Tactical Pistol Shooting Courses and the Case of the Missing Magazine

A couple of months ago, on a whim, I picked up a business card for a place called “Alpha Dog Tactical”, which teaches a variety of combat courses for pistol, carbine, and shotgun. I’d been feeling pretty proficient in my ability to punch reasonably grouped holes in paper targets over at the local range. So the idea of taking an actual police-style pistol training course had the same terrifying appeal that goes with getting on a the biggest roller coaster at the amusement park after spending a day on the kiddie rides.

After speaking to the instructor, Jeff Patane, and getting my $125 payment and liability forms squared away, my next problem was getting kitted out for the much faster-paced shooting involved. Without getting into the details, let me summarize by saying I now own a pair of something called “tactical pants”. (Worse yet, they proved indispensable, particularly as the magazine holster I needed for the course had apparently been delayed by the holidays).

I was rather more serious trouble since the Walther P99 I’d decided to use for the course came with just a single, ten-round magazine. It turns out, the actual weapon (James Bond’s preferred sidearm for the last few movies of the Pierce Brosnan era) is meant to take a fifteen round magazine, and this is how it’s normally sold. Unfortunately, California requires that all guns come with puny 10-round magazines, unless you either had them before the ban in 2001, or you’re a member of law enforcement. The practical effect of this is that I had to ignore the cheap and readily available 15-round magazines available everywhere online, and instead try to track the expensive, hard-to-find “California legal” version at twice the price.

The class called for a minimum of three magazines, but by the time I checked in my gear at the range, I had managed to scrounge only one more, 10-round magazine for the Walther. In a day full of magazine switching, malfunction clearing, and rapid-fire shooting drills, I spent an inordinate amount of time rummaging through my tactical pants for spare rounds with which to furiously restuff my single spare magazine whenever there was a break in the action.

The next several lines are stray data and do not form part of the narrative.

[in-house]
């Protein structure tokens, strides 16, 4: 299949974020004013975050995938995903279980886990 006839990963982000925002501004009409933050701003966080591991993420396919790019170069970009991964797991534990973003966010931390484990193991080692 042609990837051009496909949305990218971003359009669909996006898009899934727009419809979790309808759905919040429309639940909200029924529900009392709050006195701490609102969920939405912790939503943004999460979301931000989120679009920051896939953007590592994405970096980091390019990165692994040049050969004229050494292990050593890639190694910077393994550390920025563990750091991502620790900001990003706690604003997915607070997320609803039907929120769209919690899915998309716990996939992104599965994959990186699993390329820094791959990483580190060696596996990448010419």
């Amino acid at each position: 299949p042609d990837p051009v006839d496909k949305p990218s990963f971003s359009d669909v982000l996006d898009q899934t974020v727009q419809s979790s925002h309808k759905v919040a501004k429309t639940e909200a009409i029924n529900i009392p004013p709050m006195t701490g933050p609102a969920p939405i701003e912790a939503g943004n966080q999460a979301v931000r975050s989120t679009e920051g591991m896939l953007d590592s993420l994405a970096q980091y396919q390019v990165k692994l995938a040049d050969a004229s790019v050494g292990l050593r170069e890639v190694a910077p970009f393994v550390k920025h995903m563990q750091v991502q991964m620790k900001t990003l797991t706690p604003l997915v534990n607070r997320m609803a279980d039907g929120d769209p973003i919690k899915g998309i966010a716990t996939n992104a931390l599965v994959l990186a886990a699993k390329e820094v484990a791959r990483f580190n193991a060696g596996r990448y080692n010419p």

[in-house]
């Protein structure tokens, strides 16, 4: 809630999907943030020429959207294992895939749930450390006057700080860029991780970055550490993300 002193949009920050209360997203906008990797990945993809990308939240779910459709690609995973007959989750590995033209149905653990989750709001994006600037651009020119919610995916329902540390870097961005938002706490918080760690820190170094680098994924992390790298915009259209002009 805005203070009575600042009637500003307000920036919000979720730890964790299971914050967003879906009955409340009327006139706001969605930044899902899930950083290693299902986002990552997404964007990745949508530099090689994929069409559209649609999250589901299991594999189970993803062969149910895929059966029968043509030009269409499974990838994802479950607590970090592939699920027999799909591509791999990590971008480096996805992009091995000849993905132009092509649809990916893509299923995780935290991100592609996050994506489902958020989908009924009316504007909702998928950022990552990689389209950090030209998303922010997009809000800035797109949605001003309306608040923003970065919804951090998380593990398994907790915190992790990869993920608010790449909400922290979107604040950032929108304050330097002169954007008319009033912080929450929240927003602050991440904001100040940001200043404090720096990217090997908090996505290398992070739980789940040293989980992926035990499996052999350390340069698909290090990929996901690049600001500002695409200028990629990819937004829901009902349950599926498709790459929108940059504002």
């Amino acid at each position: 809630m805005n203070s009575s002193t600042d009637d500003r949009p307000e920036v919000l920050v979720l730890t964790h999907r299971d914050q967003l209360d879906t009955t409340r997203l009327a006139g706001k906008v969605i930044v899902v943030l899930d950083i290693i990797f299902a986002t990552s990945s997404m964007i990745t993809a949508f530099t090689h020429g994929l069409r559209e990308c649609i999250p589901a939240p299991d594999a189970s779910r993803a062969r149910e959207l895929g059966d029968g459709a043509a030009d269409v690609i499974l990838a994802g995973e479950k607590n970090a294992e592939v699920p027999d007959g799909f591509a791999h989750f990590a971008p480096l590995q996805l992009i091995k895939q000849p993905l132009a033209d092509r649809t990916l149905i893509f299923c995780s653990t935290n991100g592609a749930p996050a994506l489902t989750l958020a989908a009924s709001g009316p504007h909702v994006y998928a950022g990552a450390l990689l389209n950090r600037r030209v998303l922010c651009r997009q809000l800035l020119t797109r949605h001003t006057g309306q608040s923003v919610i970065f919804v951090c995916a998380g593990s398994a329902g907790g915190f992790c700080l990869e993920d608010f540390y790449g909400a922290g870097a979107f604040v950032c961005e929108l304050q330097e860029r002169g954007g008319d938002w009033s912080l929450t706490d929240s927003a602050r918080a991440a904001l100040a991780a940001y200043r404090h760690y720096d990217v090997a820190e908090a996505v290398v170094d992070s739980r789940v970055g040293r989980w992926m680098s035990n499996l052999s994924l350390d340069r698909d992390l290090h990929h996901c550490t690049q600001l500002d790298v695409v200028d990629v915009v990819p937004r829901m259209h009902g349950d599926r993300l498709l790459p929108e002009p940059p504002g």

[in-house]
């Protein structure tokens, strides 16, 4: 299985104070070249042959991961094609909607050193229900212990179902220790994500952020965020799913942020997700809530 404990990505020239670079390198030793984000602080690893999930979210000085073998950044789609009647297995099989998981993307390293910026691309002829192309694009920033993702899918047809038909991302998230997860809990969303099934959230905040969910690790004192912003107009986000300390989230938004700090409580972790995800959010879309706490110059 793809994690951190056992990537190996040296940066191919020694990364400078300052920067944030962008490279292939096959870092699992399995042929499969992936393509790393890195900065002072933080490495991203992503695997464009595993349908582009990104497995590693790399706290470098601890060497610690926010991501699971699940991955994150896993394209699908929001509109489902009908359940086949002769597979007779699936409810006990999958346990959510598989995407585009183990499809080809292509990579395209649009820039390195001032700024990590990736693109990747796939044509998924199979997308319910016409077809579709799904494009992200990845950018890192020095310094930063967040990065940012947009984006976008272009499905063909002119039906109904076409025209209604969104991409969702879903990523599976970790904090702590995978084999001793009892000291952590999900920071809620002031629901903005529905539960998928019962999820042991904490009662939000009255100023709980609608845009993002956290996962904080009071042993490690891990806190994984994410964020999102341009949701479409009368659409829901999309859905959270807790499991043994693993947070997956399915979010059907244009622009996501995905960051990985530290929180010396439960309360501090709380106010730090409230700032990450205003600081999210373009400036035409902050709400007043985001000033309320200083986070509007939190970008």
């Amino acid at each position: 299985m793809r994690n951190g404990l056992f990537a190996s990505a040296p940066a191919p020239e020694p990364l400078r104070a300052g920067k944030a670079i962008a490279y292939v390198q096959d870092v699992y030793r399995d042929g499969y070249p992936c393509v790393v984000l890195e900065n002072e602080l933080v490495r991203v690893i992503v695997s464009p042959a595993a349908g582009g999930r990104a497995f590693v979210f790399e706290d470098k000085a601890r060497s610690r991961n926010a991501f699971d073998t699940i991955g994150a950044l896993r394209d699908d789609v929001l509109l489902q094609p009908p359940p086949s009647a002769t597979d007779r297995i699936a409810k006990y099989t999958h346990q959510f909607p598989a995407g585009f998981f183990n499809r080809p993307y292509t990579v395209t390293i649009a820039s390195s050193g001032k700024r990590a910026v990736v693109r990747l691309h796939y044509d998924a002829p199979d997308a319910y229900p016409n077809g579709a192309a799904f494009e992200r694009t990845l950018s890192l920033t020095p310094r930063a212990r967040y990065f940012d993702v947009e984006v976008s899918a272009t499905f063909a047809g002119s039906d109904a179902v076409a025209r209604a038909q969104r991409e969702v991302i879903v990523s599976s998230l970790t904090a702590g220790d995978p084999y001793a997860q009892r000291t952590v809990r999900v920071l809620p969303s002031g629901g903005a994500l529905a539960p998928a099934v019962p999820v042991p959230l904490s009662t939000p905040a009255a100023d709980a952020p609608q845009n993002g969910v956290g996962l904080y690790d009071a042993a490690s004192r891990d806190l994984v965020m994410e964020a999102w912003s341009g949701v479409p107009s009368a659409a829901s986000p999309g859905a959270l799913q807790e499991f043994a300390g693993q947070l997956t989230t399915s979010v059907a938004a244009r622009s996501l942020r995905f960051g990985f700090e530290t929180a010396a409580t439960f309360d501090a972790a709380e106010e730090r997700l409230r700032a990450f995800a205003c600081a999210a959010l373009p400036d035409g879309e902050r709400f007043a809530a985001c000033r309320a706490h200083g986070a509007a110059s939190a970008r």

Since much of the training was meant to simulate combat situations, there was also a great deal of emphasis on “situational awareness” of the area around you. We were warned at the beginning of the day that if we had to bend down to pick something up while in an exercise, we’d best do it in a position which allowed us to always be watching our surroundings, or risk a simulated sneak attack by the instructor and a small knife he carried in his pocket. The first time I nervously bent down to retrieve and reload my single empty magazine, I managed to glance around just in time to hear my instructor over my shoulder say, “I thought I almost had you”. Truth be told: if this were a real fight, he would have. Lesson (gulp!) learned.

The biggest revelation for me was how much your skills degenerate under stress–although my shot placement even on a good day might not have matched that of the Glock-toting grandma-type who shot next to me (and whose cool, competent style on the obstacle shooting range was downright inspirational). It’s also hard as heck to train yourself into new physical reflexes (such as a proper defensive holster draw or point-blank “retention shooting”) so that the technique becomes smooth and automatic when the clock is ticking and bullets are literally flying. In a strange way, it reminded me more than a little of the ballroom dancing classes I took before my wedding…except, with guns.

Would I do it again? Absolutely. Jeff’s a terrific instructor, with a smile for everyone, unmistakable skill, and an obvious love of teaching.  But before I dare sign up for any of the more advanced classes (and there are many, including the one shown here), I’ve got a fair amount of woodshedding to do…and I’m definitely picking up another darned mag for my Walther.

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